Stalnaker on sleeping beauty [Book Review]
David Bourget (Western Ontario)
David Chalmers (ANU, NYU)
Rafael De Clercq
Jack Alan Reynolds
Learn more about PhilPapers
Philosophical Studies 155 (3):445-456 (2011)
The Sleeping Beauty puzzle provides a nice illustration of the approach to self-locating belief defended by Robert Stalnaker in Our Knowledge of the Internal World (Stalnaker, 2008), as well as a test of the utility of that method. The setup of the Sleeping Beauty puzzle is by now fairly familiar. On Sunday Sleeping Beauty is told the rules of the game, and a (known to be) fair coin is ﬂipped. On Monday, Sleeping Beauty is woken, and then put back to sleep. If, and only if, the coin landed tails, she is woken again on Tuesday after having her memory of the Monday awakening erased.1 On Wednesday she is woken again and the game ends. There are a few questions we can ask about Beauty’s attitudes as the game progresses. We’d like to know what her credence that the coin landed heads should be (a) Before she goes to sleep Sunday; (b) When she wakes on Monday; (c) When she wakes on Tuesday; and (d) When she wakes on Wednesday? Standard treatments of the Sleeping Beauty puzzle ignore (d), run together (b) and (c) into one (somewhat ill-formed) question, and then divide theorists into ‘halfers’ or ‘thirders’ depending on how they answer it. Following Stalnaker, I’m going to focus on (b) here, though I’ll have a little to say about (c) and (d) as well. I’ll be following orthodoxy in taking 1 2 to be the clear answer to (a), and in taking the correct answers to (b) and (c) to be independent of how the coin lands, though I’ll brieﬂy question that assumption at the end. An answer to these four questions should respect two different kinds of constraints. The answer for day n should make sense ‘statically’. It should be a sensible answer to the question of what Beauty should do given what information she then has. And the answer should make sense ‘dynamically’. It should be a sensible answer to the question of how Beauty should have updated her credences from some earlier day, given rational credences on the earlier day. As has been fairly clear since the discussion of the problem in Elga (2000), Sleeping Beauty is puzzling because static and dynamic considerations appear to push in different directions..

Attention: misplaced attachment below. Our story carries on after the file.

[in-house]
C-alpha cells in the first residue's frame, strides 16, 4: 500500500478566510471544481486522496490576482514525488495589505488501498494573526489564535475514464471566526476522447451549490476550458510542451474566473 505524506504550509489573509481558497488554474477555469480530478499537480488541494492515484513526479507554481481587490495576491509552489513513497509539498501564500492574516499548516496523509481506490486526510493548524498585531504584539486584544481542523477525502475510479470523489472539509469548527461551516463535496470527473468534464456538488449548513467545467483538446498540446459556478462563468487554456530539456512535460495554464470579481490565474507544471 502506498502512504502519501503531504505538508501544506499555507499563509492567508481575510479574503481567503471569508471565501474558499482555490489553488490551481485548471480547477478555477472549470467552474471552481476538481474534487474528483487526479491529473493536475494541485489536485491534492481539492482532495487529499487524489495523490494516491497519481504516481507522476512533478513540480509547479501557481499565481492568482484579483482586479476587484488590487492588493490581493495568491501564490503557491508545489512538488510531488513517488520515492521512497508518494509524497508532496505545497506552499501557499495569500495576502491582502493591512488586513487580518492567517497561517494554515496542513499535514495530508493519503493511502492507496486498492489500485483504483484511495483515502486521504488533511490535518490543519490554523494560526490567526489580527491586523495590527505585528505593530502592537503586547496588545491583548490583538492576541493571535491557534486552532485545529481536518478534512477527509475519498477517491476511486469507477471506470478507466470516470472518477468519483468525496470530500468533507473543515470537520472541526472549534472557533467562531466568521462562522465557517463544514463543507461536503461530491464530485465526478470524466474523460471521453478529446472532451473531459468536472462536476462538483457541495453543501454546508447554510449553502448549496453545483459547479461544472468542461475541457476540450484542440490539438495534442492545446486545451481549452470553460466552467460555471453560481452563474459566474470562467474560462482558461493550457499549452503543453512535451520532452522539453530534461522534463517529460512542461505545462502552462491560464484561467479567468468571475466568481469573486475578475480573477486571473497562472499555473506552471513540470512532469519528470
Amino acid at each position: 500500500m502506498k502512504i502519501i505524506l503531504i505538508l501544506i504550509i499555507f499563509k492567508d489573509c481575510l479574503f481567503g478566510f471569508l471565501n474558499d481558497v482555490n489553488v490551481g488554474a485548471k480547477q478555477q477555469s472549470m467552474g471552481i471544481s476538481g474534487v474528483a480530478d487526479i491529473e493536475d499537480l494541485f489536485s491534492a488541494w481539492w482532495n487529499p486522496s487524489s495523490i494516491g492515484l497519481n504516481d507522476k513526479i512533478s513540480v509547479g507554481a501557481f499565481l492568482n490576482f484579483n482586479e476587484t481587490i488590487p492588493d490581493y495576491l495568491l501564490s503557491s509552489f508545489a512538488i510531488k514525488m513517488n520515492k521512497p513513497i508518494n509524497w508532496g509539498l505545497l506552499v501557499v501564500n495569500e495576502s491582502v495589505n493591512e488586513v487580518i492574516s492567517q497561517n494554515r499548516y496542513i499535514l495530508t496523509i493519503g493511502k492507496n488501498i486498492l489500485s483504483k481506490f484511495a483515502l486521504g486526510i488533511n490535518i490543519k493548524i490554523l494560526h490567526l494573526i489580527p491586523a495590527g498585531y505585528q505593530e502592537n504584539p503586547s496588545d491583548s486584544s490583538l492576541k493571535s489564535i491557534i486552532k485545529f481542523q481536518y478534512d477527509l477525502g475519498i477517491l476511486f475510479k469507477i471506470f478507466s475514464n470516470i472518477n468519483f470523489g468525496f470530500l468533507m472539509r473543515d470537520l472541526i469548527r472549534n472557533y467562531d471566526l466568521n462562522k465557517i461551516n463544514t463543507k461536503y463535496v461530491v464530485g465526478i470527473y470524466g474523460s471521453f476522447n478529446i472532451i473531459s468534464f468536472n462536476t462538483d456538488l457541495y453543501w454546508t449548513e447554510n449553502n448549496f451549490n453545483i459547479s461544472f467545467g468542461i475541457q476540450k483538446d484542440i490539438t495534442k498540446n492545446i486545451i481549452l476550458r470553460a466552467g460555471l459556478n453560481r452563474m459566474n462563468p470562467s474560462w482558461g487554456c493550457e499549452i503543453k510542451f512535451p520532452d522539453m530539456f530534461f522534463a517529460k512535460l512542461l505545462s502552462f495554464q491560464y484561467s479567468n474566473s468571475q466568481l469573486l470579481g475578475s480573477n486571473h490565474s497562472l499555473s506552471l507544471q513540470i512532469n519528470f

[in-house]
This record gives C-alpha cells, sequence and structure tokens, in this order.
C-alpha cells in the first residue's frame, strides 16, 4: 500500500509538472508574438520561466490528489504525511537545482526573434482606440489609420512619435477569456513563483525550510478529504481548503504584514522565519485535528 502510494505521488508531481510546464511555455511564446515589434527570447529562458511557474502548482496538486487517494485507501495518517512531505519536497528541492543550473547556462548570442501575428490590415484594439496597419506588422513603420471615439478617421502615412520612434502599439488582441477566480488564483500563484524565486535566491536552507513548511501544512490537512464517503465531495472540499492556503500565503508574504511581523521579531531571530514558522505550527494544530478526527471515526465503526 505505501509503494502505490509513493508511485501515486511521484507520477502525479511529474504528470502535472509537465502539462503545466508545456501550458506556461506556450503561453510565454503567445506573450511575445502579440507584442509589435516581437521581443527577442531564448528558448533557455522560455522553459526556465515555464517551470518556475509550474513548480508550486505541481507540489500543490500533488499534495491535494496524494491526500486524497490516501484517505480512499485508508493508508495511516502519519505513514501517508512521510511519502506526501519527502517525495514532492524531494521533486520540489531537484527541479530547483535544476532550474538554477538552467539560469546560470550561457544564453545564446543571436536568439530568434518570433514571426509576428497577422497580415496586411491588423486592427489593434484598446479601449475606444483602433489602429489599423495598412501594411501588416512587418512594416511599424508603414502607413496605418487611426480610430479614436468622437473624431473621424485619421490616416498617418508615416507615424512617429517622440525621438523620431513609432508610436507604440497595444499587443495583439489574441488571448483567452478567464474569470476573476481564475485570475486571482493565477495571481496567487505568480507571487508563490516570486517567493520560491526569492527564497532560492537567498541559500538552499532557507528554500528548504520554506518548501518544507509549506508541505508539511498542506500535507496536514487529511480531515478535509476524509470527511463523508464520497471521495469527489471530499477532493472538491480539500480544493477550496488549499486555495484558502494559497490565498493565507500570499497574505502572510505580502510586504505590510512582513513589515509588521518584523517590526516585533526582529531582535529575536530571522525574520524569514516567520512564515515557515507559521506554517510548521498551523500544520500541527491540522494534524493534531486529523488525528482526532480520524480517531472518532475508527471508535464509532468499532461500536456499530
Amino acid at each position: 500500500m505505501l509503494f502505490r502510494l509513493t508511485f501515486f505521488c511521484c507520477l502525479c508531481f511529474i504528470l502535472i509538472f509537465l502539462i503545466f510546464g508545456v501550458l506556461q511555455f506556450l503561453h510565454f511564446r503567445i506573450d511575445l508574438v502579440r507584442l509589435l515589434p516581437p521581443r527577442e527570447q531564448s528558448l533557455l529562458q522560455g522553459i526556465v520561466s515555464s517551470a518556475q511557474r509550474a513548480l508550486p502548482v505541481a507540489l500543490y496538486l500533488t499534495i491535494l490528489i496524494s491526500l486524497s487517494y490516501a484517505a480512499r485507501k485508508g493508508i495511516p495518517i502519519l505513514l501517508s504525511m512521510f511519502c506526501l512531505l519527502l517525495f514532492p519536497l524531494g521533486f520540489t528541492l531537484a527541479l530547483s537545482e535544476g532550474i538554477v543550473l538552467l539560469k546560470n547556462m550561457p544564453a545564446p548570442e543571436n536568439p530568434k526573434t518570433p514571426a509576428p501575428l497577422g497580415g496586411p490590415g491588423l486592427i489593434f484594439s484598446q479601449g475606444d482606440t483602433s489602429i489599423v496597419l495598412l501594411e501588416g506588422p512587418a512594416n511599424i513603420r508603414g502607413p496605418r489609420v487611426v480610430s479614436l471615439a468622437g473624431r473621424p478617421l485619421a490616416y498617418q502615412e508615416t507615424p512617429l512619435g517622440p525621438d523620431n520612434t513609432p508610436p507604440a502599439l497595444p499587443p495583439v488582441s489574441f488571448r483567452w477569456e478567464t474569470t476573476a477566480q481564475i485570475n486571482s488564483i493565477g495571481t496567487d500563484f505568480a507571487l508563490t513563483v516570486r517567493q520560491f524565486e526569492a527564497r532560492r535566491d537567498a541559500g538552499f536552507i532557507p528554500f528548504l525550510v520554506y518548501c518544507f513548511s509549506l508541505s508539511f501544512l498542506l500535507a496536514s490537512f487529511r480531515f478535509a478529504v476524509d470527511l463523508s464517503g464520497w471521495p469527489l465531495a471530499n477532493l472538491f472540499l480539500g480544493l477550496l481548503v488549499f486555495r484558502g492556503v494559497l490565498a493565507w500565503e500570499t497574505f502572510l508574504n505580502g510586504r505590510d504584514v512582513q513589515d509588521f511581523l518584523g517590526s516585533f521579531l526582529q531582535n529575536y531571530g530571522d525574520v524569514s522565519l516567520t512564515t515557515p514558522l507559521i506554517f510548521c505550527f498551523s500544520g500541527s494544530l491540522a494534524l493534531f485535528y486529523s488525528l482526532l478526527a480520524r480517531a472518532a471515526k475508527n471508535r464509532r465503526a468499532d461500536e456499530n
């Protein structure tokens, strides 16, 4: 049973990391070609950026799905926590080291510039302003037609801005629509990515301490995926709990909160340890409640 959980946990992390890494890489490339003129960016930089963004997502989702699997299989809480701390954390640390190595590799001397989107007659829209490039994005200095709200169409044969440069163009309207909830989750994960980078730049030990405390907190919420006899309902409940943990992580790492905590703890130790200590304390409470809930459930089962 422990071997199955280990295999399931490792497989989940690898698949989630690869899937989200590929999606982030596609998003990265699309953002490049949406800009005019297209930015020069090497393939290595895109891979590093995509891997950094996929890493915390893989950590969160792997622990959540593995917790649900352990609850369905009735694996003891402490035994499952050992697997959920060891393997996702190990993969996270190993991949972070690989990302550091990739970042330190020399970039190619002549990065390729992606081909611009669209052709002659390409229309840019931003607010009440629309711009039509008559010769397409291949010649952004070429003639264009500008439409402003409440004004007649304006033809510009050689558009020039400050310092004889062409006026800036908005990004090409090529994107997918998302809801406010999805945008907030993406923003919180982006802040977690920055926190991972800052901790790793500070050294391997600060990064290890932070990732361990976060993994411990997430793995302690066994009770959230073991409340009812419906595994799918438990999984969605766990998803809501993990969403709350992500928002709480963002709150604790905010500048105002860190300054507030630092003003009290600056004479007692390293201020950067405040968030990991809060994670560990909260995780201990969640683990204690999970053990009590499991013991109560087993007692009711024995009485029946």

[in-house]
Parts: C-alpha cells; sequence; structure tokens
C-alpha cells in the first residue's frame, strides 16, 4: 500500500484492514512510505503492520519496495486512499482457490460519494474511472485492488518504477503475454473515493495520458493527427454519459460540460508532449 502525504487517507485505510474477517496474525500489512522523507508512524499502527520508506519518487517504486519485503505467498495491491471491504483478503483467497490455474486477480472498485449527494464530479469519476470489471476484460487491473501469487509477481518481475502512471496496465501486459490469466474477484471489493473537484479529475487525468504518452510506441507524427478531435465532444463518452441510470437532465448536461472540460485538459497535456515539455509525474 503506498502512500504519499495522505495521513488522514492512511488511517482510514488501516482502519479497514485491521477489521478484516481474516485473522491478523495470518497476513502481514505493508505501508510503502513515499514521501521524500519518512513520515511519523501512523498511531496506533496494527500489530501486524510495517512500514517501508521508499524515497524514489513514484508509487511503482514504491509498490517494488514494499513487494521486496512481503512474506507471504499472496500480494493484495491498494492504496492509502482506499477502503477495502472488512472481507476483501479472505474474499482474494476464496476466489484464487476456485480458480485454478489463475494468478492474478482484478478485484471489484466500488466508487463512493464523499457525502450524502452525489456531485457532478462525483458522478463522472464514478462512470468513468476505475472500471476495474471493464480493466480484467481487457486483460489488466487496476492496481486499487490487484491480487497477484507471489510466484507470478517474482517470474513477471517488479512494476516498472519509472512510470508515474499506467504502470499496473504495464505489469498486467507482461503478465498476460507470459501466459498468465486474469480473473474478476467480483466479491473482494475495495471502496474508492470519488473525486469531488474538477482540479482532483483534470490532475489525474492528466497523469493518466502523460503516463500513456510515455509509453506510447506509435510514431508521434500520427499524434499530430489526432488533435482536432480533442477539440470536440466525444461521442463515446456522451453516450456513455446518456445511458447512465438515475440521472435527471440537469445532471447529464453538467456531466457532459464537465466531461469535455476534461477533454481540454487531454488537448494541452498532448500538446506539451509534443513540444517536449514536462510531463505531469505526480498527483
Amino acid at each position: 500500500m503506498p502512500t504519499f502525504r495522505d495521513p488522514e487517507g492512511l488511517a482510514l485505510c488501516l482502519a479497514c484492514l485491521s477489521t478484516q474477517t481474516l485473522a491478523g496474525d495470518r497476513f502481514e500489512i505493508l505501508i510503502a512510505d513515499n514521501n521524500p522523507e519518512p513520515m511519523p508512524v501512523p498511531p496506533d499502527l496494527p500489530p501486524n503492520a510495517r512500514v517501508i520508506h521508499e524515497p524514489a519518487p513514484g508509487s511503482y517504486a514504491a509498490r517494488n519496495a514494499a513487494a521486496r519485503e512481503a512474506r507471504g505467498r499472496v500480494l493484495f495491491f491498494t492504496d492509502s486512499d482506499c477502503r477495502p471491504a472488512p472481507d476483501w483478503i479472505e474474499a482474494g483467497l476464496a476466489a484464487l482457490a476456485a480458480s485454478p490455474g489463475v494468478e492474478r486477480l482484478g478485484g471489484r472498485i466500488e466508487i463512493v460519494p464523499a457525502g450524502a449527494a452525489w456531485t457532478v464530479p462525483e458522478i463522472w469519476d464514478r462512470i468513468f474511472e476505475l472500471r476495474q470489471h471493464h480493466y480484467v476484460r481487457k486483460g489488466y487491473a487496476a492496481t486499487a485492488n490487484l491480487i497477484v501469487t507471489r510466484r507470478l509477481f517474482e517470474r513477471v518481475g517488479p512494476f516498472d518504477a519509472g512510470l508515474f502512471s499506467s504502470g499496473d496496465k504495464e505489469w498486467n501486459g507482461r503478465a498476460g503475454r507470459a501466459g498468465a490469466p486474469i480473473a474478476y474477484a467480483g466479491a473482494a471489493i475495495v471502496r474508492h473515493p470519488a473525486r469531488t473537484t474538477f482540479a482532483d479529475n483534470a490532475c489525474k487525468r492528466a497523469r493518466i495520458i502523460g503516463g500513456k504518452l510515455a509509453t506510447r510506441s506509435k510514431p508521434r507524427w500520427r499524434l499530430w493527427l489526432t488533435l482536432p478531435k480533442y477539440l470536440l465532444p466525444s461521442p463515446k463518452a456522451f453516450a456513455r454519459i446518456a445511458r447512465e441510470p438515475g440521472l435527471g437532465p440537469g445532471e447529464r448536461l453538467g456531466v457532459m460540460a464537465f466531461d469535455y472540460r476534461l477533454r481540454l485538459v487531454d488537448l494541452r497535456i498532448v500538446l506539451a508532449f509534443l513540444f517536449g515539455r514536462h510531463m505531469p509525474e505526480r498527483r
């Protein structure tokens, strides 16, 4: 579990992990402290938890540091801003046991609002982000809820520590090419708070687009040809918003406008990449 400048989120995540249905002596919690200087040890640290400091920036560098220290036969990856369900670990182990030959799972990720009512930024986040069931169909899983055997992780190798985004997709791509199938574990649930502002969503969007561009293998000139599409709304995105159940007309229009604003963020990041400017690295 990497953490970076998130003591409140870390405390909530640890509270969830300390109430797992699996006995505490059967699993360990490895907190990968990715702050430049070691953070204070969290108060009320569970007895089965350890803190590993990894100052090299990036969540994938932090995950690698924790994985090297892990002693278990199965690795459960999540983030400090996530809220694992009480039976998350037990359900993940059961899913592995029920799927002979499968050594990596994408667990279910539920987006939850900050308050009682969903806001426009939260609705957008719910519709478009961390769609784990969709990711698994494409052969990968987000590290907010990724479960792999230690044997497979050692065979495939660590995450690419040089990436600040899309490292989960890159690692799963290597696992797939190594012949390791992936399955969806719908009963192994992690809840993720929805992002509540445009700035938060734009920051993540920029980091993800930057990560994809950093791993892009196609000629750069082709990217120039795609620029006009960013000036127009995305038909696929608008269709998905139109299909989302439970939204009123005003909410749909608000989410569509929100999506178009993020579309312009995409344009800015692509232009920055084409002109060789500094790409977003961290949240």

|Keywords||No keywords specified (fix it)|
|Categories||categorize this paper)|
|Through your library||Configure|
Similar books and articles
Terry Horgan (2004). Sleeping Beauty Awakened: New Odds at the Dawn of the New Day. Analysis 64 (1):10–21.
Bradley Monton (2002). Sleeping Beauty and the Forgetful Bayesian. Analysis 62 (1):47–53.
Karl Karlander & Levi Spectre (2010). Sleeping Beauty Meets Monday. Synthese 174 (3):397 - 412.
Cian Dorr (2002). Sleeping Beauty: In Defence of Elga. Analysis 62 (4):292–296.
Peter J. Lewis (2010). Credence and Self-Location. Synthese 175 (3):369-382.
Patrick Hawley (2013). Inertia, Optimism and Beauty. Noûs 47 (1):85-103.
Brian Weatherson (2013). Ross on Sleeping Beauty. Philosophical Studies 163 (2):503-512.
Michael G. Titelbaum (2012). An Embarrassment for Double-Halfers. Thought 1 (2):146-151.
Darren Bradley (2003). Sleeping Beauty: A Note on Dorr's Argument for 1/3. Analysis 63 (279):266–268.
Joel Pust (2008). Horgan on Sleeping Beauty. Synthese 160 (1):97 - 101.
Alastair Wilson (2013). Everettian Confirmation and Sleeping Beauty. British Journal for the Philosophy of Science:axt018.
Namjoong Kim (2009). Sleeping Beauty and Shifted Jeffrey Conditionalization. Synthese 168 (2):295 - 312.
Added to index2010-11-18
Total downloads61 ( #20,091 of 1,006,301 )
Recent downloads (6 months)3 ( #28,154 of 1,006,301 )
How can I increase my downloads?